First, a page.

The catch is that for the boomerang to work well, employees have to have left on good terms. All the more reason not to burn bridges in the heat of the moment (pun intended).

To be fair, not every “follow your heart” decision is a good decision. The Great Resignation could be a fad for those who did it for the sake of it.

Take, for instance, TikTok’s #quitmyjob 218.1 million views (by January 31, 2022). We’ll have to blame sociogenics and group mentality for reckless turnover.

Or what about the antiworkers who are unemployed but are no longer cashing in on federal aid and stimulus checks?

We haven’t forgotten about the “mad gainz” of the millennial Bitcoiners (Cointelegraph, 2021). It is estimated that 4% of the en masse quitters did it thanks to crypto-related market gains.

That’s great, but almost two-thirds of those who had quit their jobs due to “mad gainz” earned under $50,000 per year (Civic Science 2021), which won’t last for a long retirement. What then?

What if you rode the wave and ended up in the flats? For all the floaters who went with the flow only to regret their decision, don’t despair. Without savings or a clear plan ahead, most likely you’ll want to “relaunch”. For sure, throw away your pride, take responsibility for your choice and own your decision.

I am in no way gaslighting those who have left their jobs due to a toxic culture or serious problems in management. Aaron Alburey, managing director of HR consultancy LACE partners, is of the opinion that “people who left because they felt that their employer may not have treated them as well as they could have during lockdown are the ones most likely to come back” (Wired, 2021).

If your old job seems enticing, go for it. Test the waters first—see how your former coworkers are doing, and muster up the courage to apply for the boomerang program. Or send your boss or manager an email.

4. There will be an increase in contingent workers

In a market study by Gartner 2021, the consensus is that contingent workers will be the immediate solution for the job shortage. Freelancers, independent contractors, consultants, or other outsourced and non-permanent workers fall under the umbrella term of ‘contingent workers’.

Moreover, 32% of organizations are replacing full-time employees with contingent workers as a cost-saving measure—also to fill in the gaps left by job surfers.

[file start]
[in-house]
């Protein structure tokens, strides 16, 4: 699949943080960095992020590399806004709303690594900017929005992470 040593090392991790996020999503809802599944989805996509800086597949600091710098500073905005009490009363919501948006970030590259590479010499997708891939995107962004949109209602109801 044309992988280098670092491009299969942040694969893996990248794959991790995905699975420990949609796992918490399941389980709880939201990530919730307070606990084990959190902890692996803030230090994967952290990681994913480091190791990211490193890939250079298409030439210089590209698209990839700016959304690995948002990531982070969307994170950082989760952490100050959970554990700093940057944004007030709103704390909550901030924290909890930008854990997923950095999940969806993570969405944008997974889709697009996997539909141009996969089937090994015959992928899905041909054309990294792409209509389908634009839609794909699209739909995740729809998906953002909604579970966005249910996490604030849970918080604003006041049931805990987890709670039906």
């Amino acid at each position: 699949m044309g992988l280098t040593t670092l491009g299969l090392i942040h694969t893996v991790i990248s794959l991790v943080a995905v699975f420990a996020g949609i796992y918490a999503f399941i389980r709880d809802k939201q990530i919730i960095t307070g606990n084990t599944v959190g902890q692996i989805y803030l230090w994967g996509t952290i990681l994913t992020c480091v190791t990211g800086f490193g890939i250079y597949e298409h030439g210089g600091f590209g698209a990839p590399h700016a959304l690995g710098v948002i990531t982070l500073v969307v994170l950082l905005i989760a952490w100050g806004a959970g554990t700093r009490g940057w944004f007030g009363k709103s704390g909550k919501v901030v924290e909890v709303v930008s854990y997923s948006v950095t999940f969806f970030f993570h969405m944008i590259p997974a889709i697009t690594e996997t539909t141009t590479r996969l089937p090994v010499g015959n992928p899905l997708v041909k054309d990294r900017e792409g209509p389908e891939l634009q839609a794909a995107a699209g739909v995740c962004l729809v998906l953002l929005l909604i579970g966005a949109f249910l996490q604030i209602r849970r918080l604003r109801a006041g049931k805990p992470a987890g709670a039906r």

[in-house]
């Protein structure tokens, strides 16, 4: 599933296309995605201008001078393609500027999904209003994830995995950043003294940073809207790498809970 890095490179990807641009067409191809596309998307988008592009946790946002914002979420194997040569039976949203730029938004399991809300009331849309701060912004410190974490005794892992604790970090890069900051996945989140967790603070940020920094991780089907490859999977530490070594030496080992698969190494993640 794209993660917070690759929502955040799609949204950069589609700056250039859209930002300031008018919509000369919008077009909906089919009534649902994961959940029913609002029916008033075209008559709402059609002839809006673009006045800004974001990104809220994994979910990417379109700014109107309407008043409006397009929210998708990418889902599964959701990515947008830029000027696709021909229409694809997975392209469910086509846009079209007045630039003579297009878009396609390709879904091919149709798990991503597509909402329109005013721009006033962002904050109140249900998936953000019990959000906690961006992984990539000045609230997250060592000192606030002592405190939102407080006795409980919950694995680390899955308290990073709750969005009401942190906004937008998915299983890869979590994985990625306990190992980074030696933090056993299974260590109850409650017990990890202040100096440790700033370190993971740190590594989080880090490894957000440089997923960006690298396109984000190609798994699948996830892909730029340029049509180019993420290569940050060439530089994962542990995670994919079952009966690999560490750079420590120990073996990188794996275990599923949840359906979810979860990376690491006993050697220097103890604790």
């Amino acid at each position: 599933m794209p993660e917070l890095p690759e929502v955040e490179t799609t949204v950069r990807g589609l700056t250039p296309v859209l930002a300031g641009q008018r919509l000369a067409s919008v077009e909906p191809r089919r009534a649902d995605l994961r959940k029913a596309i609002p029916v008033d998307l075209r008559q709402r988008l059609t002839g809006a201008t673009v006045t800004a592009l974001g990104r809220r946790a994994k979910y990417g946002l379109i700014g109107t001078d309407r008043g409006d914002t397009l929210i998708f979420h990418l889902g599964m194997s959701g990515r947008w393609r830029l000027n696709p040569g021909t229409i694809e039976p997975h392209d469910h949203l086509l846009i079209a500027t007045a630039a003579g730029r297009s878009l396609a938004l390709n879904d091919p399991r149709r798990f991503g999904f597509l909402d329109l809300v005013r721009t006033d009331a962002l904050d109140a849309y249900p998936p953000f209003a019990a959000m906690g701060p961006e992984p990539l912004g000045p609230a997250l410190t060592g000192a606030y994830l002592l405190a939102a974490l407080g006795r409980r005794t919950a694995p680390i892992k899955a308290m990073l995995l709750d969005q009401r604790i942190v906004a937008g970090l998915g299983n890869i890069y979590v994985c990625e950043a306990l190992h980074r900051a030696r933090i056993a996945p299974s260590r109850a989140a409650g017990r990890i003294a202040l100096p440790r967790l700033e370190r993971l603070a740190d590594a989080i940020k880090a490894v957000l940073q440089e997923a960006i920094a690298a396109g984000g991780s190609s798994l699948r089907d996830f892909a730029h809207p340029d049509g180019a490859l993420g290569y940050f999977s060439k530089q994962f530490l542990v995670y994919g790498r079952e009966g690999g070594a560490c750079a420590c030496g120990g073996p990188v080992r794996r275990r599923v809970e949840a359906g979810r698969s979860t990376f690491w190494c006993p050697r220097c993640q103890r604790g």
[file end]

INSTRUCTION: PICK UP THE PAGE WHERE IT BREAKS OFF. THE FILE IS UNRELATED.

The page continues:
5. The Great Resignation is a transition phase

It’s not going to be a continual job search, swiping left for the next job. It’s a transition phase.

Like any market correction, so will the labor market experience equilibrium. It’s not realistic to have a Great Resignation spanning a decade. Experts argue that it could be over, possibly by 2024 at the earliest.

(That’s if another black swan or dragon king doesn’t come along to destabilize the world again—I don’t mean to catastrophize.)

Yes, I know two years is a lot when talking about the economy. The low labor force participation rate had a trickle-down effect. We’ve yet to see the ripple effect and the full extent of the disruption it has produced.

But by then, the workplace will have grown, and will have developed for the better—with the right people working in the right field, experimenting with new technologies, and new roles.

6. The new work environment will be more synergetic

Accountability and responsibility. Employees will stop blaming toxic management, and employers won’t scoff at Generation MZ (a blend of millennials and Gen Zers) for feeling entitled.

In the years to come, there will be better synergy between employees and their leadership. Great employees will be scouted from a more sizable talent pool. Great companies will continue to thrive as they create new rules of engagement when attracting said talent.

As a means of attracting talent, employers are adapting their working models to hybrid or fully remote, and offering higher wages. They are nurturing their existing employees and showing them recognition and appreciation. Another important policy is to provide career development opportunities and more specialized training.

The onus is on both the company and the employee to thrive. It takes two to tango to the tune that’s somewhere along the line of, “Your success is my success—and vice versa”.

7. Remote jobs will be highly competitive

Better in-office and remote work experiences will make said job openings highly desirable, and thus more competitive. In turn, there will be better employee monitoring focused on employee resilience rather than efficiency. I daresay, we’ve been making this shift in work culture for the past 23 months.

A lot has been said about remote work. Do read this article on pre- and post-pandemic remote work statistics for a bigger picture.

How do I ride the wave?